ST. Petersburg, Florida. – As Florida enters the peak summer tourism season, the largest cities and counties in the state are closing beaches, setting up masks and suspending business, hoping that these measures will slow the sharp rise in coronavirus cases.
Many new cases have occurred among young people. This is attributed to relaxed social activities in parties and bars. Last week, drinking was banned to prevent the spread of the virus. When these patients rested in hospital beds, their condition was not as severe as those of those infected during the deadliest outbreak in the state.
However, there are still concerns that as Florida continues to reopen through theme parks, major sports events and Republican presidential nomination celebrations to start its economic development will put more vulnerable groups at risk.
Experts say that in every population, there will be asymptomatic people, many of whom refuse to wear masks and sow infections, which will cause more serious diseases in the coming weeks.
“Whenever you have these reopenings, you depend on people acting on the right things to comply with the rules. I think this is where the weakness is.”
She warned that things might get worse before they get better.
Prince said: “It’s two weeks away to really control this.”
In the past week, newly confirmed cases have increased dramatically. The Florida Department of Health reported more than 6,012 newly diagnosed cases of COVID-19 on Tuesday. In the three days late last week, more than 8,000 new cases were processed every day. There are currently 152,434 confirmed cases and 3,500 deaths in the state.
Michelle Chason, 58, tested positive on Monday. Residents of Tallahassee said she has been very cautious, only going out when necessary, and always wears a mask. But someone coughed at her at the grocery store, and she thought she might have been exposed there.
To date, the number of new cases diagnosed in Florida has surged, and it has not been translated into serious hospitalization throughout the state. State and hospital officials said the cases were mild and included patients hospitalized for other reasons, who were positive on routine scans.
Despite this, hospital intensive care units are still being filled in the worst-hit South Florida. According to the Florida Department of Health Care, the number of ICU beds in Miami-Dade County is approximately 23%, although only one of the 82 ICU beds in the Baptist Hospital, one of the largest facilities in Miami.
Health officials say the next few weeks will be critical to Florida’s success or failure. On July 4, the reopening of Walt Disney World and the arrival of the Republican National Congress are full of hope.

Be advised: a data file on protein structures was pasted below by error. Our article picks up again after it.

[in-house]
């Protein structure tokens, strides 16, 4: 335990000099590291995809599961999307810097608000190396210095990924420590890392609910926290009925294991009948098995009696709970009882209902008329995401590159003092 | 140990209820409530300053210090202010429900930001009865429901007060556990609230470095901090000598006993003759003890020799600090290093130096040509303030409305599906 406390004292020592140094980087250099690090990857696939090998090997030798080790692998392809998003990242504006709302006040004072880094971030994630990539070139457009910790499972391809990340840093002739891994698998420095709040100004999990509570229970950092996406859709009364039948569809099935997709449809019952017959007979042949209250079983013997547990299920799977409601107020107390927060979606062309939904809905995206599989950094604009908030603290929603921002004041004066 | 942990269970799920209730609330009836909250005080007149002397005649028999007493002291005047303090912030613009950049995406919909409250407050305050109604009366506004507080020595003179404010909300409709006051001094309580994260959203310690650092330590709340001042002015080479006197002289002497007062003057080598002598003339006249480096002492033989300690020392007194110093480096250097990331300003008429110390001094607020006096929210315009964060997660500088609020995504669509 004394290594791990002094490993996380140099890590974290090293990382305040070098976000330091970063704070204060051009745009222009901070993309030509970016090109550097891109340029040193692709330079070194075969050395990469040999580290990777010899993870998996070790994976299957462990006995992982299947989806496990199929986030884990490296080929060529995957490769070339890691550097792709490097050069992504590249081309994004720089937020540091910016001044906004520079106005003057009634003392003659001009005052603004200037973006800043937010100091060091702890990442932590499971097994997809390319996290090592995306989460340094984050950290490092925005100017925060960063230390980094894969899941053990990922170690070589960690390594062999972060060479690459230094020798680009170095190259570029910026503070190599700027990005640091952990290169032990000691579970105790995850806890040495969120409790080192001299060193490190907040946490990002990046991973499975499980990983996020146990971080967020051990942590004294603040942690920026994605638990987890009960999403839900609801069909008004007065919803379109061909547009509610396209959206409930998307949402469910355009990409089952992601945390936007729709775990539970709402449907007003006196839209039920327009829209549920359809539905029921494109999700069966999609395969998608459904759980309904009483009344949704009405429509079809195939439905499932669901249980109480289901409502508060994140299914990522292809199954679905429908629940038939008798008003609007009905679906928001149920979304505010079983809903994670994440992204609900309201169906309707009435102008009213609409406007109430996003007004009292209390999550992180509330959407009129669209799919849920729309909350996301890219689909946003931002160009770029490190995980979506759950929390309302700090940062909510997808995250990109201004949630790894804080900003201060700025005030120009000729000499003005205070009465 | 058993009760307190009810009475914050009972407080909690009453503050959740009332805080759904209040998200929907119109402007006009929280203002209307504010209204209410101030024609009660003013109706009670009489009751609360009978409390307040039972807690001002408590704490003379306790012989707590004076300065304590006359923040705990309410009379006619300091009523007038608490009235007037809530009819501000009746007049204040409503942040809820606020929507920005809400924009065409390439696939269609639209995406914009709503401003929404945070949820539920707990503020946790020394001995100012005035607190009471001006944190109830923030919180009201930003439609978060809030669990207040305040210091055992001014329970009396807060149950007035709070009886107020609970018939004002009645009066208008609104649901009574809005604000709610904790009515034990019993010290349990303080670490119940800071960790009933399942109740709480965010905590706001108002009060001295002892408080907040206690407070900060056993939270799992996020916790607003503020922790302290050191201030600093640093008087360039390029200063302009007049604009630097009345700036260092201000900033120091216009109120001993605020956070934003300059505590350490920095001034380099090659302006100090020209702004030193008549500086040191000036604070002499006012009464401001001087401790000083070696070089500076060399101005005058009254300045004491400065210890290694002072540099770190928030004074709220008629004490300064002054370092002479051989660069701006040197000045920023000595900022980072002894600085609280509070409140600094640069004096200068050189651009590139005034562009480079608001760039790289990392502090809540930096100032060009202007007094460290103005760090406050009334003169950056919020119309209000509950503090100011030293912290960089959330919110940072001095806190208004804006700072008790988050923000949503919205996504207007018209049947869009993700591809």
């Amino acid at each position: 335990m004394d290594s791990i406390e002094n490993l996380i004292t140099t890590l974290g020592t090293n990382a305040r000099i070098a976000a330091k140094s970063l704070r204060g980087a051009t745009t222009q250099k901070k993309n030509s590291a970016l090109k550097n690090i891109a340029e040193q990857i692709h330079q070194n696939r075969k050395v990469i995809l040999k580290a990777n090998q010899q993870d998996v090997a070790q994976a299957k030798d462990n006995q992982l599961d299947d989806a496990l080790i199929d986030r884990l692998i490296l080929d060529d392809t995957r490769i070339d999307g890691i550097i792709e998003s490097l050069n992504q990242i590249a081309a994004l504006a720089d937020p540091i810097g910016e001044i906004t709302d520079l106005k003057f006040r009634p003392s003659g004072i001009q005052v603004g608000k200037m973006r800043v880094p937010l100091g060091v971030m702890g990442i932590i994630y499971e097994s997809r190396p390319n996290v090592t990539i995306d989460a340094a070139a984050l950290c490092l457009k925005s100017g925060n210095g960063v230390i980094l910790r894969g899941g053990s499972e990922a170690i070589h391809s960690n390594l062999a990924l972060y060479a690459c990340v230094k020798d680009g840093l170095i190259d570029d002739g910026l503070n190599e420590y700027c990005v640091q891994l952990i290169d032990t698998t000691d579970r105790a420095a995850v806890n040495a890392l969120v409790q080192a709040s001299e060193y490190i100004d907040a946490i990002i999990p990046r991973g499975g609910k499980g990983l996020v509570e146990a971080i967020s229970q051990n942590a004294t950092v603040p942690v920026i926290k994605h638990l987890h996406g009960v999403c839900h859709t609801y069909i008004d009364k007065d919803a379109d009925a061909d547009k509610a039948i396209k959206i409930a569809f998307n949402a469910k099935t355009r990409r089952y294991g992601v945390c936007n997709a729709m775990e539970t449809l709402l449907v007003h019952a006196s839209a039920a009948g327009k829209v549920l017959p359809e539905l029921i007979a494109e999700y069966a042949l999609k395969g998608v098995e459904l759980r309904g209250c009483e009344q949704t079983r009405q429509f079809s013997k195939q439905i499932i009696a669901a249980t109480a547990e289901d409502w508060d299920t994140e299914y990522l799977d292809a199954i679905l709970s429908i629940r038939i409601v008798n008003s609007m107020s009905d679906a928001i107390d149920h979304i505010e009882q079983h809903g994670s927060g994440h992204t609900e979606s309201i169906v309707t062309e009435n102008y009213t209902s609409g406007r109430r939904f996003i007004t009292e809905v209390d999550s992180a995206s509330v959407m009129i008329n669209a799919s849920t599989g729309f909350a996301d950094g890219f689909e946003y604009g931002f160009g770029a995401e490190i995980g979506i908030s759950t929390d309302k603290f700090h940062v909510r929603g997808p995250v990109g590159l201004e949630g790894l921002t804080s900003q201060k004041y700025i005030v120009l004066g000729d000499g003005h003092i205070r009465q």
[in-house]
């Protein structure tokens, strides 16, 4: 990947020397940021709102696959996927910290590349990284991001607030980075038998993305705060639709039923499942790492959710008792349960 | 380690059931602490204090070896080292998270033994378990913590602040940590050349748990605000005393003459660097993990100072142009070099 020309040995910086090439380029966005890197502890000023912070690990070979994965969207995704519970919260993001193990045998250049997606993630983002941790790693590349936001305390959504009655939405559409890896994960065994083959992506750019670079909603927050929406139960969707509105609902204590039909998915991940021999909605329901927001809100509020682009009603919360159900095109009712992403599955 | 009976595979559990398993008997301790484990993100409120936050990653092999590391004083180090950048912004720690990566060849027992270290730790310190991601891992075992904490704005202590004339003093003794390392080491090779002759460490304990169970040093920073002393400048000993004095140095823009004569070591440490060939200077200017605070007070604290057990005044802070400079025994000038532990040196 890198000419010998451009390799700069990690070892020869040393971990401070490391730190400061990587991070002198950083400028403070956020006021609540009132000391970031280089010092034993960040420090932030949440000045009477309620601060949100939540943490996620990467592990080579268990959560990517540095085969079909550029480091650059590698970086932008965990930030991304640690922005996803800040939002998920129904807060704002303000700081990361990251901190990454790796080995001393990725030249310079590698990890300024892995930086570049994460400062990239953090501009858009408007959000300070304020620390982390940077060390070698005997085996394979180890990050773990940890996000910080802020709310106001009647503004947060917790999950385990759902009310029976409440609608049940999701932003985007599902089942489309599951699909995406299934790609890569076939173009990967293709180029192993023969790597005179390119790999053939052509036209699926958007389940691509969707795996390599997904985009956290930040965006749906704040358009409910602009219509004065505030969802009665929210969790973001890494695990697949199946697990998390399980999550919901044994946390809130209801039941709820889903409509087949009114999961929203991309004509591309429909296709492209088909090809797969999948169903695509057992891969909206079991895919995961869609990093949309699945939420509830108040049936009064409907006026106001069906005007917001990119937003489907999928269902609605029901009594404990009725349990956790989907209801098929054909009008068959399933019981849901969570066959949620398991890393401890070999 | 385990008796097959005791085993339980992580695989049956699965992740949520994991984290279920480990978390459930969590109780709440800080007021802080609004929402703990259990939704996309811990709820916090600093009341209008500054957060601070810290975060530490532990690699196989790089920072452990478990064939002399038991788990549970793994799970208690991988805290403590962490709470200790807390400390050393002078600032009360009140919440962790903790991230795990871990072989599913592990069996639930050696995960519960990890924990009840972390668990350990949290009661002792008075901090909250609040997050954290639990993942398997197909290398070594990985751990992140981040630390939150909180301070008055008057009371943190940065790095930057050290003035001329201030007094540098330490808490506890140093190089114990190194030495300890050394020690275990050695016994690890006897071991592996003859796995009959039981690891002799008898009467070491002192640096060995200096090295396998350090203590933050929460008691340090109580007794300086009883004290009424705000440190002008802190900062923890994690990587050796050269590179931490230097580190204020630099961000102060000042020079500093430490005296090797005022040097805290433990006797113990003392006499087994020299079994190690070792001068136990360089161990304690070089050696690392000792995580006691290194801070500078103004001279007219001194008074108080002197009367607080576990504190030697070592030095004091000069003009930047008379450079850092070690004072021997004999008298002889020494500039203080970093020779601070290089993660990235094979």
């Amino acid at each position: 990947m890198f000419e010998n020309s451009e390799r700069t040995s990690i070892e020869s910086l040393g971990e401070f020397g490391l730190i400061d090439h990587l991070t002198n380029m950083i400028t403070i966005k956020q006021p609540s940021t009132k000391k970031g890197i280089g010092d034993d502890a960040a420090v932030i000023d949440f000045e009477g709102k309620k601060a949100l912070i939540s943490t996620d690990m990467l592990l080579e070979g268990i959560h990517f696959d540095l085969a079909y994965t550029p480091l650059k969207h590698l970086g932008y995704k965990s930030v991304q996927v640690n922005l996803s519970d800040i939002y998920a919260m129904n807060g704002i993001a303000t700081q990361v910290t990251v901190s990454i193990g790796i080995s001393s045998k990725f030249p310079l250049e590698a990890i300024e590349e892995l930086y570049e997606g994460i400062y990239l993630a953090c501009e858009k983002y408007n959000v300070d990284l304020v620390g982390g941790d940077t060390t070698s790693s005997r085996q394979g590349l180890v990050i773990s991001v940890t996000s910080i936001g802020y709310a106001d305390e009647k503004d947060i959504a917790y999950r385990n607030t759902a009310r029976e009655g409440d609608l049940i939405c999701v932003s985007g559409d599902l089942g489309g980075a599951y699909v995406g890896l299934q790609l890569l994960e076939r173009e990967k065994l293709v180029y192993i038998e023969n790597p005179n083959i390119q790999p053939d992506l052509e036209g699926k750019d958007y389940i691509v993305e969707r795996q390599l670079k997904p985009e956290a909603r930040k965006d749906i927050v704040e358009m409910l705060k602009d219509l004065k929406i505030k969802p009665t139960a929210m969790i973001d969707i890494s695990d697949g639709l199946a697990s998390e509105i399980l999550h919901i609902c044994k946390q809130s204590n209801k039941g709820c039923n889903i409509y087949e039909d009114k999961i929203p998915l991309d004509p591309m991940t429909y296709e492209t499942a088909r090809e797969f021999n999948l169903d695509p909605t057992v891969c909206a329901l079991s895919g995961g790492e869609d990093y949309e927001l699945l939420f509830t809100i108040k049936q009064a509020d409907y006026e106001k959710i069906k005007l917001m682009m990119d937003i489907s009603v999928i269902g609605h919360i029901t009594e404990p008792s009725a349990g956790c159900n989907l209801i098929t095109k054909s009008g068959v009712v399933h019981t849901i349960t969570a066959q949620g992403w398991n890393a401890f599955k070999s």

After Roy Cooper, the governor of North Carolina, refused to guarantee that the event could be held in Charlotte without public health restrictions, the Republicans and Trump moved the nomination portion of the convention to Jacksonville. Now, Republicans in Florida say they will develop safety precautions, including branding masks.
“I think we can do this in a way that can follow the existing social norms but still successfully organize events,” said the party’s chairman, State Senator Joe Grutus. “I will tell you that the Florida Republican Party will provide masks for our entire delegation.”
The beaches of South Florida will be closed on the busy weekend of July 4, and the Commissioner in Southwest Florida, Naples, voted on Tuesday to close the beach for most of the weekend until further notice.
Theme parks in central Florida are another issue. Universal Studios Orlando and SeaWorld Orlando have been open for weeks. Two of Disney World’s four parks are scheduled to open on July 11, and the company says that guests and staff need to wear masks.
Before Disneyland reopened, tens of thousands of Walt Disney World workers began to work this week. The resort has been closed since mid-March.
Krysta White, who works in Animal Kingdom Park, said that because of all the agreements implemented, she is safer in Disney World than grocery stores.
White said in a video discussion with the Facebook Union Union: “I’m still nervous, but I think they have made every effort to make it as safe as possible.”
Also on Tuesday, Governor Ron DeSantis extended an executive order for the third time, freezing evictions and collateral redemptions. The freeze is scheduled to end on Wednesday, but will continue until August 1. The original order was signed on April 2 and then renewed on May 14 and June 1.
Associated Press reporters Mike Schneider of Orlando, Kelli Kennedy of Fort Lauderdale and Brendan Farrington of Tallahassee contributed to this report.
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